Adapt or Die: Farewell to Bowie

I, like a pan-generational population of dreamers, have been restless ever since the news broke. 

The seemingly immortal, ever adapting Thin White Duke has neatly packed up and--with Major Tom, Starman, The Man Who Fell To Earth, Jareth, Ziggy and his spiders, and David Jones-- departed this “Moonage Daydream,” taking his rightfully anointed place in the stars. 

He shone brightly in life, and thanks to the impact he made with his music and art, will shine like the northern star--a beacon to guide all musicians and inspire the weary. He was not a perfect man; however, David Bowie was dependent on cocaine, he was human--no matter how alien he may have seemed... Imperfect, to say the least.

From the minute news broke, the tributes poured in. I've now digested the most profound losses of a musician, in my lifetime, and I agree that, despite the pain of his loss, the world is a better place. Now we can revel in the beauty the art of death. Thanks to his impact on the astrological society, there is now an eternal lightning bolt, etched in the sky, a testament to the affectation of his music. There are those who were touched by his sound, others by his aesthetic, or by his films, and then there are those not at all. In the end, though, David Bowie lived his life--that of a rockstar, that of the Blackstar, that of a man reborn time and time again… Lazarus.

The full reach and significance of his music cannot solely be measured by the money made, albums sold. The reverberations emanating from the boy from Brixton gained intensity with each new persona, with each unique iteration, with each song he wrote, with each cover someone performed. Be it Mott and the Hoople's Bowie-penned 'n produced "All the Young Dudes," or Peter Gabriel's haunting recreation of "Heroes," or Seu Jorge's incomparable translated works for Wes Anderson's “The Life Aquatic with Steve Zissou," David inspired people to embrace the beautiful and imaginative differences in music, art, and humanity. "Had Seu Jorge not recorded my songs acoustically in Portuguese," Bowie stated--forward-style--in the liner notes of 'The Life Aquatic Studio Sessions', "I would never have heard this new level of beauty which he has imbued them with."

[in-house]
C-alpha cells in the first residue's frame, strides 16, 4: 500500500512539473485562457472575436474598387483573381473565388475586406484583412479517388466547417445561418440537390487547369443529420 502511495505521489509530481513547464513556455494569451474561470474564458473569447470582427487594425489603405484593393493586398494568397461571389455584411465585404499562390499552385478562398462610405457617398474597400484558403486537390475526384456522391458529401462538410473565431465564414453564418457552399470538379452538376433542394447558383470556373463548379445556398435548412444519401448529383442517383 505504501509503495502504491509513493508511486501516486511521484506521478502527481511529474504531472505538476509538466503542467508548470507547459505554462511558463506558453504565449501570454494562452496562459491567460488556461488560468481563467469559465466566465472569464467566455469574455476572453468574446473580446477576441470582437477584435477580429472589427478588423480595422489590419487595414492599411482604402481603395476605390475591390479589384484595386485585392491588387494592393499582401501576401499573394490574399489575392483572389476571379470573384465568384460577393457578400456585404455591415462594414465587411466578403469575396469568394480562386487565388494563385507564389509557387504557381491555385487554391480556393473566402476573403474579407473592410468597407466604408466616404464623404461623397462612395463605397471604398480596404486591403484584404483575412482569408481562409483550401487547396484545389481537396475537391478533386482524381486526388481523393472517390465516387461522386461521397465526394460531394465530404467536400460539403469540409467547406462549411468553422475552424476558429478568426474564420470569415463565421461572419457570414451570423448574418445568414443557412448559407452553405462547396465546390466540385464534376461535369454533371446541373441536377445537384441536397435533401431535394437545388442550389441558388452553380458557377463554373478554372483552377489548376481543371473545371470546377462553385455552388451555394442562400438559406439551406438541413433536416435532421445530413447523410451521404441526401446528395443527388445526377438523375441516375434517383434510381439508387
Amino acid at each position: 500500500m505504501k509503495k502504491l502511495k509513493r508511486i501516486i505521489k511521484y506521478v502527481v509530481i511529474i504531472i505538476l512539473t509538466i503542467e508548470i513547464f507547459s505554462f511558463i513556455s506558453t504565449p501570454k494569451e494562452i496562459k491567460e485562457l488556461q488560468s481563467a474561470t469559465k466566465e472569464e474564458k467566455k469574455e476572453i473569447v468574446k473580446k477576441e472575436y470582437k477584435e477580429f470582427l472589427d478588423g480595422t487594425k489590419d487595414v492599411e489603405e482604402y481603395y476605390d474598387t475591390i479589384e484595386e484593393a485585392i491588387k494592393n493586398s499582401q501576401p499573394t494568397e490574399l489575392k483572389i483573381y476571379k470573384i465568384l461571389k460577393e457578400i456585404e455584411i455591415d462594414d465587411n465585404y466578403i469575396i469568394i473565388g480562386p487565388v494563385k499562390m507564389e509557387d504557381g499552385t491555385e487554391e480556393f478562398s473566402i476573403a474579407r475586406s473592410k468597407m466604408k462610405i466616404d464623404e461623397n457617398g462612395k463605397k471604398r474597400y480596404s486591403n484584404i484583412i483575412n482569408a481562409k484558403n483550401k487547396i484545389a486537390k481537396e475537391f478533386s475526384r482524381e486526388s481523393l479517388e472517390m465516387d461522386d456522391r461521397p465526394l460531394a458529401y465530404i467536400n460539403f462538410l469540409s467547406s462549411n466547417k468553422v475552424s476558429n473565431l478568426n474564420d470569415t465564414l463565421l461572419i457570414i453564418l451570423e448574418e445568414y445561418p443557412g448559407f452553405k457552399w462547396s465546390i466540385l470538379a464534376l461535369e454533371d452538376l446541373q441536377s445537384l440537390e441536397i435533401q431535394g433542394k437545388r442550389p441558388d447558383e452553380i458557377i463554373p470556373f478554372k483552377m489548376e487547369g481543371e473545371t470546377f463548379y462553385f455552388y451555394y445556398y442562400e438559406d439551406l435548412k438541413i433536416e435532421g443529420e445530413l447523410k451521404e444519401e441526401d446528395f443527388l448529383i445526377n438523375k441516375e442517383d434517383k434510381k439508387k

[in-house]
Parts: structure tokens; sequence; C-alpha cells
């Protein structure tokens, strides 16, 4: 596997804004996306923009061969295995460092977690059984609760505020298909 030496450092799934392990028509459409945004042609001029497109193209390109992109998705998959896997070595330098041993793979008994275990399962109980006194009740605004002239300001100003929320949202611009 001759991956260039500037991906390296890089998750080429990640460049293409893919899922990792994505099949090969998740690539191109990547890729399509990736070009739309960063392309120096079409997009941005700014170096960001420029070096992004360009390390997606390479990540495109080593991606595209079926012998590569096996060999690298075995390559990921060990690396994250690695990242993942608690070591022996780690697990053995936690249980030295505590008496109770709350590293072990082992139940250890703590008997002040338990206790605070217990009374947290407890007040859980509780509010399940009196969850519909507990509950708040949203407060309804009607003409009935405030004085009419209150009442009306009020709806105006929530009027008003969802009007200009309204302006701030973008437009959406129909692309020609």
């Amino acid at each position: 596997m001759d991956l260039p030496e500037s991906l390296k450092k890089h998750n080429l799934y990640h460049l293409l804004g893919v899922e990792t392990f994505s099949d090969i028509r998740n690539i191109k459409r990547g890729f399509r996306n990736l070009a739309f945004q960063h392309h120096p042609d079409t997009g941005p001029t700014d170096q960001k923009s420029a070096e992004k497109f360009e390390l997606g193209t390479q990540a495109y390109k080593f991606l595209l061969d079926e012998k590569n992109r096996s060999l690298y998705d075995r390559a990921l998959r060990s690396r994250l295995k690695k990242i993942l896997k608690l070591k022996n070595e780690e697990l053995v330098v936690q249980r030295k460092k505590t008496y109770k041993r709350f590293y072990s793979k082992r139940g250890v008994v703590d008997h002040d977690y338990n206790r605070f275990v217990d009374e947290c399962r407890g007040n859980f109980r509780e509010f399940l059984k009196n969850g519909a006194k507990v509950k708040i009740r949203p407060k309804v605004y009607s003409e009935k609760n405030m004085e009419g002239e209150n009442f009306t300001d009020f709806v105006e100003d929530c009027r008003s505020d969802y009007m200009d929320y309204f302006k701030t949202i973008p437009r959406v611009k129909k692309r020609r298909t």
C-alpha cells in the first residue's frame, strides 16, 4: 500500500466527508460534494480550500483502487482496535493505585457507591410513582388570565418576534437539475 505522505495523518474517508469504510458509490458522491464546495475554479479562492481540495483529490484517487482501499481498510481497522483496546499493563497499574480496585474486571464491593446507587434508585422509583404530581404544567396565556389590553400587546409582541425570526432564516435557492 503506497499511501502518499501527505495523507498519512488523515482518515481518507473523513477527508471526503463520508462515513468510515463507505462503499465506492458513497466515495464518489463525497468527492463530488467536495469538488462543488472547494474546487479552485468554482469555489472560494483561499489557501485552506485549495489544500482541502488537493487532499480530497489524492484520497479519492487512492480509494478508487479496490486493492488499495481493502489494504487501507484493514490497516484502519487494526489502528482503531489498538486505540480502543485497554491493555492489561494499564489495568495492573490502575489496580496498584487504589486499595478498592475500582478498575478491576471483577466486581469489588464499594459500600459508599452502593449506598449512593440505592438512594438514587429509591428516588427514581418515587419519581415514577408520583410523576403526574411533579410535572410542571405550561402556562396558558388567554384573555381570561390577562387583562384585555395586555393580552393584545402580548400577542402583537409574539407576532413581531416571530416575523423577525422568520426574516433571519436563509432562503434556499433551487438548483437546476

I don't remember the first time I heard David Bowie (it was some time in the '90s, on the radio station Q107 or when a parent would have played Hunky Dory--a record from the extensive collection I have now assumed control of). I will; however, remember sitting down on the afternoon of Monday, January 10, 2016; with my mother and father, and watching "Lazarus," his final video, for the first time. My parents, who had imbued me with as much of a love and dependence on music, as they, and I were unable to contain our emotions. This man, whom none of us three had ever seen in concert, never mind spoken to, never met, affected each of us, differently, to the core. As a self-professed oddball who took 17 years to come into his own, dealing with being bullied and ostracized, I took and still take pleasure in playing "Eight Line Poem," sitting down with some Vonnegutian satire, and letting my mind run wild with creativity. Bowie's music, like my literature-friends of then and now, has been an escape from the immediacy of life, transporting you into a world unto itself.

Without David Bowie, the world is a little dimmer but because of his art, memory, and flawed legacy; the stars can shine a little brighter.

Somewhere out there, some boy or girl, man or woman is discovering that "Space Oddity," for which we should be eternally grateful.

Can you hear me, Major Tom?

Can you hear me?

A glowing tribute to The Man Who Sold The World:

Max Levine-PochComment